Maybe some of you will say that Hitchcock has taken leave of his senses at this point. I assure you that this is not the case. I, like the next man, know a flying banana tree when I see one. There could be no mistake. The bananas were a lovely unripened green color, and to lend credence to what I had just seen, one of the bananas fell from the tree as it went zipping over and hit my windshield with a loud splat, practically destroying all visibility.

With an oath I slammed on the brakes and went at once toward the direction from which the flying banana tree had come, to investigate. My curiosity was aroused. Assuredly this had to be a phenomenon of some kind. Making my way through the thick forest proved a tricky undertaking. Clothes torn from the brush and disheveled, at last I came to a small clearing and an unlikely sight.

To my astonishment I discovered an old friend, whom I shall call Ensley Perrault, since it would be unsafe for him if his true identity were revealed to the world. Perrault is an inventor and a highly successful glue manufacturer. I recalled that he had been expelled from Yale, Verona and Legimibre universities for pranks and practical jokes unbefitting those centers of learning.

As I approached I saw that he was in the process of felling a banana tree with an ax.

"Hello, Ensley," I said. "Are you responsible for a banana hitting the windshield of my car?"

He shook my hand, smiled and countered, "Sorry about that, but you have to admit that it would have been worse if the tree had hit your windshield."

I agreed, and then asked him what he was doing in the middle of a Haitian forest, throwing banana trees through the sky.

He studied me carefully, then said, "I'll need your promise of secrecy."

I nodded, and he then proceeded to give me a detailed explanation of his actions. To begin with, he wasn't throwing banana trees through the sky; instead he had invented a catapult-like affair that did it for him. He was merely in the process of perfecting his invention. He was, he explained, doing it to lower the crime rate in the United States.

"Perhaps you've been working a bit too hard lately, Ensley," I said.

"Nonsense, I never felt better in my life," Ensley replied. "I shall lower the crime rate by catapulting unlikely objects through the windows of all the major crime leaders back home, and knowing their criminal minds, they will assume that it has been done by rival gangs. Naturally they will seek revenge and in the resultant gang wars that follow they will kill themselves off. Without criminals there will be no crime. A simplistic plan, but foolproof."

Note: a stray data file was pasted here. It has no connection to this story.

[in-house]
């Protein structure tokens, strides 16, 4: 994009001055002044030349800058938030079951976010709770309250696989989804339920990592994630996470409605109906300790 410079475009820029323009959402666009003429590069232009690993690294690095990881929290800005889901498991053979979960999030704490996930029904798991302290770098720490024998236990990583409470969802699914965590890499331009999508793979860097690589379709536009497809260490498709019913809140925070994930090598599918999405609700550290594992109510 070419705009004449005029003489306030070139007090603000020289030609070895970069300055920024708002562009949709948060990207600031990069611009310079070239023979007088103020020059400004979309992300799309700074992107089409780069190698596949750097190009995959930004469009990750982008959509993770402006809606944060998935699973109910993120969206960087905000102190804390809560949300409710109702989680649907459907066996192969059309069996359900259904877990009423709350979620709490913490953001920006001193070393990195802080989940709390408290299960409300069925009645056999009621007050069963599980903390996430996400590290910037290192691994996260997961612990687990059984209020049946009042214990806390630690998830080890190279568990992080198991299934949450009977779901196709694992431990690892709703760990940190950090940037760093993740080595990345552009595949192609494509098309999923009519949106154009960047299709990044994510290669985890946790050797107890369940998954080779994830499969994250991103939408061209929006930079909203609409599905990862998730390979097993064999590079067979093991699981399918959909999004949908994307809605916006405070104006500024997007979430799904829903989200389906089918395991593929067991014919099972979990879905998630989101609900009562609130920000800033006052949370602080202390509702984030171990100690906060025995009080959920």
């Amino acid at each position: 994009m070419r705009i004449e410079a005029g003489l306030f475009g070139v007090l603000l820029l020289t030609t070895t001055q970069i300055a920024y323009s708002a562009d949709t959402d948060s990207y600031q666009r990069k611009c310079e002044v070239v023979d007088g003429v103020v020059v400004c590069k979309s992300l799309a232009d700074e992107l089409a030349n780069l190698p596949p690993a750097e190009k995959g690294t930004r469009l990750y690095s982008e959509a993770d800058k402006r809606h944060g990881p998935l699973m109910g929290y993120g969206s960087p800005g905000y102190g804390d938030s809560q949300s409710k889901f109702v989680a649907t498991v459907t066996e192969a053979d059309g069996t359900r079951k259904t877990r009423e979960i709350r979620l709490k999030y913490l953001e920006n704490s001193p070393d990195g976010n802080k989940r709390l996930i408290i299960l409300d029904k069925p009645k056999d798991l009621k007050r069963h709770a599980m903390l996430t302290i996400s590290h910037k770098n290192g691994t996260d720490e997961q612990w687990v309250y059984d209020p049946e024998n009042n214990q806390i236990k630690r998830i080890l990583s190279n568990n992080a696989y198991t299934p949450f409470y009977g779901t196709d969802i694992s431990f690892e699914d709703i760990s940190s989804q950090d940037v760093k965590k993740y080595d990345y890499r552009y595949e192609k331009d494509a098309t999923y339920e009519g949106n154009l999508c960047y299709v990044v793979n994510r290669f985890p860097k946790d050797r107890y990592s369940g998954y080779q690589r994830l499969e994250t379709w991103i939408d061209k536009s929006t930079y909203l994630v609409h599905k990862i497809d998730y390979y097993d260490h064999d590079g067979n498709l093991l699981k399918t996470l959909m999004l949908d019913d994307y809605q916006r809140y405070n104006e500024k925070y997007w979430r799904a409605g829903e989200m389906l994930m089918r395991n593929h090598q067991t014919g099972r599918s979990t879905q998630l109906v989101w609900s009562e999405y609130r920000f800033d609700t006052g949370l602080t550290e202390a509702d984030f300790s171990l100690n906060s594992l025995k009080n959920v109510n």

"Ingenious, Ensley, an excellent plan, but see a doctor during a spare moment," I advised as I left.

Of course you've all read with surprise of the unlikely rain of objects such as automobiles, axles, radiators, typewriters, small dead horses and corpses stolen from morgues that have come crashing through the living room windows of notorious crime kingpins. Every time this has occurred it has precipitated a gangland conflict. And here and there, even a hood is knocked off.

Unfortunately the marksmanship of the hoods has proved extremely poor, but with practice it is hoped that it will improve.

And now that you understand how the crime rate is being lowered, you can read the following stories with complete ease of mind, knowing it is highly unlikely that an unlikely object will come catapulting through your living room window.


Back Cover


Alfred Hitchcock loves the murder game because it offers such an infinite possibility of moves. A drop of arsenic in coffee, a silken noose around the neck, a sharpened knife in the back, a bullet in the brain, are just a few of the classic ploys — and there is always somebody to come up with a fascinating new variation. Now Alfie has set up his chessboard of evil, and turned his grandest masters of the macabre loose to do their bloodcurdling best...